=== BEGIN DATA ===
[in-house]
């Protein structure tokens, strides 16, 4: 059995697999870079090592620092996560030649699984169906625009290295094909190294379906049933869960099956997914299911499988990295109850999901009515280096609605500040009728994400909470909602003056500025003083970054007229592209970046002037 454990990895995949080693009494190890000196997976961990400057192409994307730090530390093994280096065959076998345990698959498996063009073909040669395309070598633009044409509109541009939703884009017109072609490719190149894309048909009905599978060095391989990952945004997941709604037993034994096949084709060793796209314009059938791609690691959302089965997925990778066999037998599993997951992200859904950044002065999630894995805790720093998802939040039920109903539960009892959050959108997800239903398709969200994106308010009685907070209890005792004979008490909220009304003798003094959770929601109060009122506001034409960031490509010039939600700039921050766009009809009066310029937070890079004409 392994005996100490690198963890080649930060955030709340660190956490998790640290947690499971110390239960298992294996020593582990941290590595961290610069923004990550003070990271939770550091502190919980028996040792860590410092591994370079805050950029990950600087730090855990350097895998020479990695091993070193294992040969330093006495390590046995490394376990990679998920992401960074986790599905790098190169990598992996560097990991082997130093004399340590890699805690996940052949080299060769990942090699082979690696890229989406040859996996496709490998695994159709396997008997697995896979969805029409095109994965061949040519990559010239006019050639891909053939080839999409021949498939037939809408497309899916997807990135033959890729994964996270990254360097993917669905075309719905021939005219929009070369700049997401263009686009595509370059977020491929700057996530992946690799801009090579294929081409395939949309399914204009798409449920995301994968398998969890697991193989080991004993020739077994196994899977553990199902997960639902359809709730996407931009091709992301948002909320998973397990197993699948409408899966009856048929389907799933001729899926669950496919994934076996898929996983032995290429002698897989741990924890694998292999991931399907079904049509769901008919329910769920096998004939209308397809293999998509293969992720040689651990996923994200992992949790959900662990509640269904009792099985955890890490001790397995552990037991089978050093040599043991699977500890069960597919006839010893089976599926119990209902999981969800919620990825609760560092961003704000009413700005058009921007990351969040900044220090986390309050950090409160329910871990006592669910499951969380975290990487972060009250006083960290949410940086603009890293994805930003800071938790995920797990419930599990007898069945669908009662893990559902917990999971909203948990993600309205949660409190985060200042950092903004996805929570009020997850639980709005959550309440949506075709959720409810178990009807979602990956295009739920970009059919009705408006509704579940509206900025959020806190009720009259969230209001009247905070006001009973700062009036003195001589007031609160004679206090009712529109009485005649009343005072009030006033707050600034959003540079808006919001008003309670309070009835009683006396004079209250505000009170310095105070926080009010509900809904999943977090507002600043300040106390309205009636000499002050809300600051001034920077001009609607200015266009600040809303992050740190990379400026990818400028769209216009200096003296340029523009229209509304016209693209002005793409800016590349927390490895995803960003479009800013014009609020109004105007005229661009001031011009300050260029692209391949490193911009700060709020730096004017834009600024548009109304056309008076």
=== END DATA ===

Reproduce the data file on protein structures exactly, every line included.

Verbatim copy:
[in-house]
């Protein structure tokens, strides 16, 4: 059995697999870079090592620092996560030649699984169906625009290295094909190294379906049933869960099956997914299911499988990295109850999901009515280096609605500040009728994400909470909602003056500025003083970054007229592209970046002037 454990990895995949080693009494190890000196997976961990400057192409994307730090530390093994280096065959076998345990698959498996063009073909040669395309070598633009044409509109541009939703884009017109072609490719190149894309048909009905599978060095391989990952945004997941709604037993034994096949084709060793796209314009059938791609690691959302089965997925990778066999037998599993997951992200859904950044002065999630894995805790720093998802939040039920109903539960009892959050959108997800239903398709969200994106308010009685907070209890005792004979008490909220009304003798003094959770929601109060009122506001034409960031490509010039939600700039921050766009009809009066310029937070890079004409 392994005996100490690198963890080649930060955030709340660190956490998790640290947690499971110390239960298992294996020593582990941290590595961290610069923004990550003070990271939770550091502190919980028996040792860590410092591994370079805050950029990950600087730090855990350097895998020479990695091993070193294992040969330093006495390590046995490394376990990679998920992401960074986790599905790098190169990598992996560097990991082997130093004399340590890699805690996940052949080299060769990942090699082979690696890229989406040859996996496709490998695994159709396997008997697995896979969805029409095109994965061949040519990559010239006019050639891909053939080839999409021949498939037939809408497309899916997807990135033959890729994964996270990254360097993917669905075309719905021939005219929009070369700049997401263009686009595509370059977020491929700057996530992946690799801009090579294929081409395939949309399914204009798409449920995301994968398998969890697991193989080991004993020739077994196994899977553990199902997960639902359809709730996407931009091709992301948002909320998973397990197993699948409408899966009856048929389907799933001729899926669950496919994934076996898929996983032995290429002698897989741990924890694998292999991931399907079904049509769901008919329910769920096998004939209308397809293999998509293969992720040689651990996923994200992992949790959900662990509640269904009792099985955890890490001790397995552990037991089978050093040599043991699977500890069960597919006839010893089976599926119990209902999981969800919620990825609760560092961003704000009413700005058009921007990351969040900044220090986390309050950090409160329910871990006592669910499951969380975290990487972060009250006083960290949410940086603009890293994805930003800071938790995920797990419930599990007898069945669908009662893990559902917990999971909203948990993600309205949660409190985060200042950092903004996805929570009020997850639980709005959550309440949506075709959720409810178990009807979602990956295009739920970009059919009705408006509704579940509206900025959020806190009720009259969230209001009247905070006001009973700062009036003195001589007031609160004679206090009712529109009485005649009343005072009030006033707050600034959003540079808006919001008003309670309070009835009683006396004079209250505000009170310095105070926080009010509900809904999943977090507002600043300040106390309205009636000499002050809300600051001034920077001009609607200015266009600040809303992050740190990379400026990818400028769209216009200096003296340029523009229209509304016209693209002005793409800016590349927390490895995803960003479009800013014009609020109004105007005229661009001031011009300050260029692209391949490193911009700060709020730096004017834009600024548009109304056309008076």